Chilblains (CB) is an inflammatory disorder characterized by vascular and dermatological lesions of toes, fingers, ears and nose upon prolonged exposure to cold, damp weather.
If the human skin is exposed to warmth, blood vessels dilate to facilitate heat release. On the other hand, exposure to cold causes vasoconstriction and assures that body heat is maintained. In CB, vasoconstriction persists for prolonged periods of time and consequently, surrounding tissues are not adequately supplied with oxygen. This interferes with cellular metabolism, causes necrotic cell death and dermal edema.
Presumably, part of the population is predisposed for this exaggerated response of the body to cold. Although knowledge gaps remain, there seems to be an association between hematological diseases, autoimmune disorders and CB.
As has been indicated above, dermatological lesions are generally restricted to toes, fingers, ears and nose. A particular subtype of CB is mainly observed in young women who ride horses in cold weather and here, skin alterations are observed on outer thighs, buttocks and in the lumbar region.
Patients may initially not a reddish-blue discoloration of the affected skin. As soon as these areas of the body are warmed up, sensations like burning, itching and pain may be perceived. The skin may swell. In rare cases, blisters may form.
Only the dermatological consequences of the underlying vasculopathy may be assessed during physical examination.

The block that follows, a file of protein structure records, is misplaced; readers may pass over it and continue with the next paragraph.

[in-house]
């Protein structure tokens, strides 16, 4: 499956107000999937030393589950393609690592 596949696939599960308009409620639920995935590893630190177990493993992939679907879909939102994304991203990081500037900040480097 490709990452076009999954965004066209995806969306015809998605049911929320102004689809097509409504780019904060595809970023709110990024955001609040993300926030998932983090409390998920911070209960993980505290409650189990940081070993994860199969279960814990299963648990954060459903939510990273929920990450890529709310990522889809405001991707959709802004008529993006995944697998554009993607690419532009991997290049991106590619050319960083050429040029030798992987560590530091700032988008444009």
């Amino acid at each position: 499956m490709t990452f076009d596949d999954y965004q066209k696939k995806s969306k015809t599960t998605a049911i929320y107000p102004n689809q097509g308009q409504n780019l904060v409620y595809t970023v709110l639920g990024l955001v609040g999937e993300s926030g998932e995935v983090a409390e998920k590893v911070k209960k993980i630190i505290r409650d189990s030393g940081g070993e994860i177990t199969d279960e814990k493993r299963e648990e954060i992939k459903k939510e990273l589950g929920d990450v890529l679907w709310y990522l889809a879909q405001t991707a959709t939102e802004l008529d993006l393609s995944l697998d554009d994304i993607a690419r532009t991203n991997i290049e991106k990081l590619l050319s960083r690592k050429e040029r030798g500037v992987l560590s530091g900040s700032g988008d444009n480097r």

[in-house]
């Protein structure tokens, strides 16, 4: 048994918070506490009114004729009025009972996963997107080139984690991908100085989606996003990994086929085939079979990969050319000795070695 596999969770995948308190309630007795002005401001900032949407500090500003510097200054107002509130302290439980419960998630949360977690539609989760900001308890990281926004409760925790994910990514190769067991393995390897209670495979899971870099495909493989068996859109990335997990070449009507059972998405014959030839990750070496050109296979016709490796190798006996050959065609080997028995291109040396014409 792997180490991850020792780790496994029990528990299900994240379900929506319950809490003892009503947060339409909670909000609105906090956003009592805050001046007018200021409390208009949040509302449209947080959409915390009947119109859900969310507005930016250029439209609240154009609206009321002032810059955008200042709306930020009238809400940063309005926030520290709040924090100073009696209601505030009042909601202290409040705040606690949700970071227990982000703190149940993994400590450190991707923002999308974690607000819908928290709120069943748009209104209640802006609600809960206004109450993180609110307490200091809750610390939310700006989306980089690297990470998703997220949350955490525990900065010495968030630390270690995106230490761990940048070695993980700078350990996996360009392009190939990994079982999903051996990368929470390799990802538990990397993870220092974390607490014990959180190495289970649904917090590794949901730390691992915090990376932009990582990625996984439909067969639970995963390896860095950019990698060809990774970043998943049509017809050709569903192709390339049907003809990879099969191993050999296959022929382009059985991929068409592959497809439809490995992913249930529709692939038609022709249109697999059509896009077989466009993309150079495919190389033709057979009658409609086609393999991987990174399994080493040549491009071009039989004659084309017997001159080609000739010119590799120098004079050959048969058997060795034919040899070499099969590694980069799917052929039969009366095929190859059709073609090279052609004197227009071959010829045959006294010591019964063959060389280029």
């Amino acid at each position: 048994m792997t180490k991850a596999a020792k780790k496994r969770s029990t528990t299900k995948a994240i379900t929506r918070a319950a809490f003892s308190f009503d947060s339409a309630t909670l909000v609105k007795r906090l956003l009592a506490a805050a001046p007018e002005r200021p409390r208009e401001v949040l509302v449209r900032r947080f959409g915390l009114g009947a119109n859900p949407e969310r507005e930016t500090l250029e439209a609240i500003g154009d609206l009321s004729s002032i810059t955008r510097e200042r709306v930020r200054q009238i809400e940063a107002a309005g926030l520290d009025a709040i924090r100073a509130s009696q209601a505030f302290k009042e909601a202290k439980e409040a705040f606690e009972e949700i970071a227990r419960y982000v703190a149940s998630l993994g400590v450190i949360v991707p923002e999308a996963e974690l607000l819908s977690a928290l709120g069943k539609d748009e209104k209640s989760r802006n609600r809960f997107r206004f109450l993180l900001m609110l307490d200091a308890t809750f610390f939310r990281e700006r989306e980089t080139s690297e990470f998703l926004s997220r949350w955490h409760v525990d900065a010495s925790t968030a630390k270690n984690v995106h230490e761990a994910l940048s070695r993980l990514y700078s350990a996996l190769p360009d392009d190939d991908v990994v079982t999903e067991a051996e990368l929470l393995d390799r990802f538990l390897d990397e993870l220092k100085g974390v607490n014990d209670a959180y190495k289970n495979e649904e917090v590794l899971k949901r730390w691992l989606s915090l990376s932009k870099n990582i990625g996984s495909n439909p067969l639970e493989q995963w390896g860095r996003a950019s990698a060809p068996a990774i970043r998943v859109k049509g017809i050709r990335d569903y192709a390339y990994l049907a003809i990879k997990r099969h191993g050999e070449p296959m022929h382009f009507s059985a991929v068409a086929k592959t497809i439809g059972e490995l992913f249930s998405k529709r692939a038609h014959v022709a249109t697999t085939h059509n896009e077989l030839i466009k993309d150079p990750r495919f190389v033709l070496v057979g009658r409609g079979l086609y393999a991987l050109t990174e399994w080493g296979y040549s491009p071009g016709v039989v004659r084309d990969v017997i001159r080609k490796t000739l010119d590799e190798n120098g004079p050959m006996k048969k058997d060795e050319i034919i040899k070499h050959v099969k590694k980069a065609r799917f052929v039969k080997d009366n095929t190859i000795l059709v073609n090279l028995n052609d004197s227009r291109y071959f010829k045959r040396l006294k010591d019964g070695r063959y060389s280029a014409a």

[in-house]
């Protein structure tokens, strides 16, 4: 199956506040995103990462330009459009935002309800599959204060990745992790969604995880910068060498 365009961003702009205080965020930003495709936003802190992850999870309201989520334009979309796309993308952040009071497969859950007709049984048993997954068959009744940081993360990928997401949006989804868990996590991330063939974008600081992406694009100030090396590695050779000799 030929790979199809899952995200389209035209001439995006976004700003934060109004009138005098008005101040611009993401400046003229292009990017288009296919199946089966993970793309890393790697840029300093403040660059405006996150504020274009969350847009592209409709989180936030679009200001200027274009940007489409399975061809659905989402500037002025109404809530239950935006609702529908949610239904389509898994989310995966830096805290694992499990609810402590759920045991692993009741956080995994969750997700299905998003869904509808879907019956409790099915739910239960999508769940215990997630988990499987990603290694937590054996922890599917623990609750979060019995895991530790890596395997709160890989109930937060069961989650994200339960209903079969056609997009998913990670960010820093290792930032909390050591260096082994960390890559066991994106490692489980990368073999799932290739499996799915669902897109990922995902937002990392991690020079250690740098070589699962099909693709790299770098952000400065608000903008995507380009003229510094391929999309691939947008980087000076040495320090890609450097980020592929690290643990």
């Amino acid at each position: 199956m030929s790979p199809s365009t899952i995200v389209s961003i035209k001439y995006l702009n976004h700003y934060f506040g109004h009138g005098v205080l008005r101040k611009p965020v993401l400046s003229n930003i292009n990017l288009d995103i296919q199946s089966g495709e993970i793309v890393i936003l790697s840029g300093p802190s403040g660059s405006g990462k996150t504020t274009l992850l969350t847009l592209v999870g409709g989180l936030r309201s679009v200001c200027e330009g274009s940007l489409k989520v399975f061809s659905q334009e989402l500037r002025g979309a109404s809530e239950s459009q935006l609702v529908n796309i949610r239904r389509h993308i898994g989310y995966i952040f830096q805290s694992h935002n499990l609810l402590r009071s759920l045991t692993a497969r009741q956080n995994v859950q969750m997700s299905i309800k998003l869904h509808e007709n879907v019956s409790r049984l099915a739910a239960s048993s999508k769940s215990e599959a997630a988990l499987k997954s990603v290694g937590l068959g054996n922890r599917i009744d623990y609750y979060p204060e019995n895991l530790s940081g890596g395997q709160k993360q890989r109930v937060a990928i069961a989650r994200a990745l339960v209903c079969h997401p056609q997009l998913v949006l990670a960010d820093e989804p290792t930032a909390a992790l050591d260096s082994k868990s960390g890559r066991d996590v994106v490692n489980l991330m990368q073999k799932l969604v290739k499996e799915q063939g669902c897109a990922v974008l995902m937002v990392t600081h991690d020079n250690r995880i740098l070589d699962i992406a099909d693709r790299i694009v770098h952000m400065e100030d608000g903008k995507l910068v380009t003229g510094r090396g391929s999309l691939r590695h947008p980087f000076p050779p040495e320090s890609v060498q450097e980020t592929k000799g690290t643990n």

Thus, it is necessary to obtain a tissue sample and analyze it histopathologically if symptoms persist for more than a few weeks. Such an analysis will reveal inflammatory infiltrates within the dermis, dermal edema and necrosis of epidermal cells. These findings are important to rule out differential diagnoses.
Also, blood samples may need to be analyzed. Hemogram and blood biochemistry may indicate hematological diseases like cold agglutinin disease, dysproteinemia and leukemia as well as autoimmune disorders such as systemic lupus erythematosus or rheumatoid arthritis.
In most cases, the condition is self-limiting. After a few weeks or as soon as temperatures rise, symptoms subside. However, recurrence during the next cold season is likely.
Recovery may be accelerated by administration of nifedipine, a drug causing vasodilation by inhibiting calcium channels. Also, topical application of corticosteroids has been shown to effectively reduce symptoms, mainly pruritus. Scratching predisposes for secondary bacterial infection and thus, reduction of itching also serves as a preventive measure against wound infection.